A Chorister’s Preview of SFS Season 101

101 signAfter a restful summer with no gigs, I’m looking forward to our first San Francisco Symphony Chorus rehearsal on Tuesday with our director Ragnar Bohlin. The Symphony’s 101st season offers a different set of delights for the singers from last year’s landmark centennial season.

The centennial was heavy on some of the most popular masterworks in the chorus and orchestra literature by Verdi, Brahms, and Beethoven. This year the focus for the chorus is on works that are performed much less frequently. There are only two works I’m singing this season that I’ve ever done before.

First up is Prokofiev’s Ivan the Terrible, in a new yet old oratorio version by Levon Atovmyan. Atovmyan made this arrangement in 1961, but suffered a pair of strokes before the premiere which scuttled the performances. The score remained unperformed in his private archive for 45 years before Atovmyan’s daughter Svetlana gave it to musicologist Nelly Kravetz to try to bring it to life. Vladimir Jurowski and the London Philharmonic premiered it in January, and Maestro Jurowski will conduct our US premiere performances on October 18-20. This will be his San Francisco Symphony debut. The music from the film score is thrilling and I can’t wait to get started rehearsing it!

The new year brings another guest conductor, Charles Dutoit, conducting a double-bill of Poulenc’s Stabat Mater and Berlioz’s Te Deum. I’ve sung the Poulenc Gloria and the Berlioz Requiem before but never these works. I’ve loved Dutoit’s performances of French music with the San Francisco Symphony, but this will be my first time on the other side of the podium. Performances will be February 6, 7, 9, and 10.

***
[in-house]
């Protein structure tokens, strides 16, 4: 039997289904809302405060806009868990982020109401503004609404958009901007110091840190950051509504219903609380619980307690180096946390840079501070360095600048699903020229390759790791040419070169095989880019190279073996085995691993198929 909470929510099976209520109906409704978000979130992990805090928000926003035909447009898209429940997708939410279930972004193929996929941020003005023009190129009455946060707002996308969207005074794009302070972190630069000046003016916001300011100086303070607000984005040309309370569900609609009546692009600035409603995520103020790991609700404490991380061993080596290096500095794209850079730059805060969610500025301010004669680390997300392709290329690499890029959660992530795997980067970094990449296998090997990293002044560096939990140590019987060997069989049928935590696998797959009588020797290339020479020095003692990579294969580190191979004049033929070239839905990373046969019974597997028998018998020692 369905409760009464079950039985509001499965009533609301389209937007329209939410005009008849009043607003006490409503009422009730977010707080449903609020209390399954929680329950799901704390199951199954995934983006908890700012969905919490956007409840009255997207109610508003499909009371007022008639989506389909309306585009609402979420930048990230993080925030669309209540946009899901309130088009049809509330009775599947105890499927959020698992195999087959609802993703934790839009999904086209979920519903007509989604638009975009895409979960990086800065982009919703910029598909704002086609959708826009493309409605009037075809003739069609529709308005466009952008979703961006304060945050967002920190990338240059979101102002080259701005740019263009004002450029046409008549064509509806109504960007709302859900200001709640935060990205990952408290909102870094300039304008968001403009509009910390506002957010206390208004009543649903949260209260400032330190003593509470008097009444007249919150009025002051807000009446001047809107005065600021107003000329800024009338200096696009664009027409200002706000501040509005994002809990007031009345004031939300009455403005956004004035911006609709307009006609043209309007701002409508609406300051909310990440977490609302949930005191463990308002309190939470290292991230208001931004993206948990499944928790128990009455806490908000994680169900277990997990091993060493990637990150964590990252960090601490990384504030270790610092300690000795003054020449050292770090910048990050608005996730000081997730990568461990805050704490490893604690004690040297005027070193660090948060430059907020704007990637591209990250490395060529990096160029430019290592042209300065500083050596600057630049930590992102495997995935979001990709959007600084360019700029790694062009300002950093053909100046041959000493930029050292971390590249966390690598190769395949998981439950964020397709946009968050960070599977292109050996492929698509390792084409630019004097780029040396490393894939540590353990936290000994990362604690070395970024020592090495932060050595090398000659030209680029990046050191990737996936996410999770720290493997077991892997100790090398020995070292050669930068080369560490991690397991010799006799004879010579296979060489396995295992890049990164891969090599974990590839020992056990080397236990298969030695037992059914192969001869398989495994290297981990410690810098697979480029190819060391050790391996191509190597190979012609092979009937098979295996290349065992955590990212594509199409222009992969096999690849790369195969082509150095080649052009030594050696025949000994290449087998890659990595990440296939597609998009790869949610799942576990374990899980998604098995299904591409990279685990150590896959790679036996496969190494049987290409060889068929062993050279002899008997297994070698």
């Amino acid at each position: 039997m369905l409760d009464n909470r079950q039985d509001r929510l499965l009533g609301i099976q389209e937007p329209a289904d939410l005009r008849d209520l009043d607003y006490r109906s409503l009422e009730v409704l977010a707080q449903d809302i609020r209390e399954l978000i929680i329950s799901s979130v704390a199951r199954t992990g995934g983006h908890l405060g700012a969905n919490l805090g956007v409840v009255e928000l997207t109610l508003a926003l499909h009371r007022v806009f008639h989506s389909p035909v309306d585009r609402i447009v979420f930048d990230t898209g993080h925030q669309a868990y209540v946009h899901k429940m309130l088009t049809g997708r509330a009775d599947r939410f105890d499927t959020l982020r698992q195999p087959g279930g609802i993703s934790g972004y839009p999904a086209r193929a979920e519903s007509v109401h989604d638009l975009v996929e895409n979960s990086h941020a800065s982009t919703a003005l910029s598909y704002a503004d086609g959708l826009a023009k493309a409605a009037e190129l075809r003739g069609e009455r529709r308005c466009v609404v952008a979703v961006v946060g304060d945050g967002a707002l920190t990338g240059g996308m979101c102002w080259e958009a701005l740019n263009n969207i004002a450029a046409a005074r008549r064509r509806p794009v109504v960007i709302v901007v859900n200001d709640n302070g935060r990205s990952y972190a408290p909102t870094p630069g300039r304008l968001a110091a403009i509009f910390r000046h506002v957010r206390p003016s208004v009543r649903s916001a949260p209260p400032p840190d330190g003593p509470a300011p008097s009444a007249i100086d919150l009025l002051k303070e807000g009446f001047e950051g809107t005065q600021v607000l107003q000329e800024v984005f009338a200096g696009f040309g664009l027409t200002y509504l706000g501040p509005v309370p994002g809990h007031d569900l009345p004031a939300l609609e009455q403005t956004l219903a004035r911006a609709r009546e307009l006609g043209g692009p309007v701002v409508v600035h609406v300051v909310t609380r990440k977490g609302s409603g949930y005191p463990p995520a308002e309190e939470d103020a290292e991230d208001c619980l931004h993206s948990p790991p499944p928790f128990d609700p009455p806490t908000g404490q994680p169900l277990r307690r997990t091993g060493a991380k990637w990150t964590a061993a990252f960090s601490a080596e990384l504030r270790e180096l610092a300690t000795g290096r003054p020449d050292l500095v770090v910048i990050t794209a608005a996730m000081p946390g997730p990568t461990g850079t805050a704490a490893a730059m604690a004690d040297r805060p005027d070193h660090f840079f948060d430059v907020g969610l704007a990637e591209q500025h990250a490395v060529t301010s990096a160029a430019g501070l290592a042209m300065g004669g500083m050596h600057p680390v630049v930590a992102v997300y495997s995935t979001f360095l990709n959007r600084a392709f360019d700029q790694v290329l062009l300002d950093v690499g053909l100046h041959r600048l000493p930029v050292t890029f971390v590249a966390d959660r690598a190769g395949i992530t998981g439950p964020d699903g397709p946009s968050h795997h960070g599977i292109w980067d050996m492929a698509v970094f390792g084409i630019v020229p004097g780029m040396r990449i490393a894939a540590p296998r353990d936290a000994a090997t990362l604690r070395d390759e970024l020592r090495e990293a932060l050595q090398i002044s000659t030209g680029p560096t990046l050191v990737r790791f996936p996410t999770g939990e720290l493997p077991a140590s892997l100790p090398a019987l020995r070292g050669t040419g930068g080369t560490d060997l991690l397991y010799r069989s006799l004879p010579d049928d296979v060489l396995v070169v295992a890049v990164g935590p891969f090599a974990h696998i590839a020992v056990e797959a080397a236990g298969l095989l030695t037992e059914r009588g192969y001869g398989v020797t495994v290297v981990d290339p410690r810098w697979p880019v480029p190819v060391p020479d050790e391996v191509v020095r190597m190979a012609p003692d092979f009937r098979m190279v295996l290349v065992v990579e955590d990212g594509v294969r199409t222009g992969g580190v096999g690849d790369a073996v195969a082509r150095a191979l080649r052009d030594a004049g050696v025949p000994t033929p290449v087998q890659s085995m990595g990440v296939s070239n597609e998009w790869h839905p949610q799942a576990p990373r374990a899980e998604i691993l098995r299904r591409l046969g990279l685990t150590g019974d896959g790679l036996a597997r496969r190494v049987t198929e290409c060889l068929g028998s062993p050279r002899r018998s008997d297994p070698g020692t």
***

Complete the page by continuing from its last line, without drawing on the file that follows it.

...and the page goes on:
April brings another new experience – my first time singing Handel and Mozart with the Symphony Chorus. Bernard Labadie, another conductor whose performances I’ve enjoyed from the audience, conducts a program including Handel’s Ode for St. Cecilia’s Day and Mozart’s Ave verum corpus (at last, a piece I’ve sung before). There are just two performances of this program on April 5 and 6.

May brings the return of Beethoven’s great Missa solemnis in my first program of the year conducted by Michael Tilson Thomas. We have different soloists than two years ago, including the fabulous mezzo Sasha Cooke. Originally this program was to have a multimedia component, but that’s no longer mentioned on the Symphony site. Our prior performances were the first time performing this work for MTT, Ragnar Bohlin, and many members of the orchestra and chorus. Having more familiarity should lead us to an even higher level of music making this time around. Again there are just two performances, on May 10 and 11.

June brings a tribute concert to outgoing San Francisco Symphony chairman John Goldman on the 17th. And then, if I’m lucky, I’ll get to be a Jet in the Symphony’s concert performances of the full score to Leonard Bernstein’s West Side Story. The last I knew the chorus size was still undetermined. I fervently hope it will be large enough so I get to sing this set. Any chance to perform Bernstein with MTT is amazing, and of course West Side Story is one of Bernstein’s greatest scores ever. The lyrics are by another of my idols, Stephen Sondheim, in the first big break of his career. Performances are June 27-30 and July 2.

There are lots of other great programs the chorus is doing that I couldn’t sign up for due to my work schedule: Grieg’s Peer Gynt, Beethoven’s Cantata on the Death of Emperor Joseph II, a Bach program, and Handel’s Messiah in December.

My one nit-pick about the season programming is that the Symphony missed a perfect change to perform John Cage’s 1O1 during the 101st season. I was at one of the Boston Symphony premiere performances and it was one of the most delightful Cage pieces I’ve heard. Maybe they’ll do it next year for Cage’s 101st birthday? Hope springs eternal.

So it’s a whole different set of delights this year – nothing as familiar as the Verdi, nothing as novel as the Bates premiere, but a great medium in between with lots of guest conductors. Please come join us for some of these concerts during the season!

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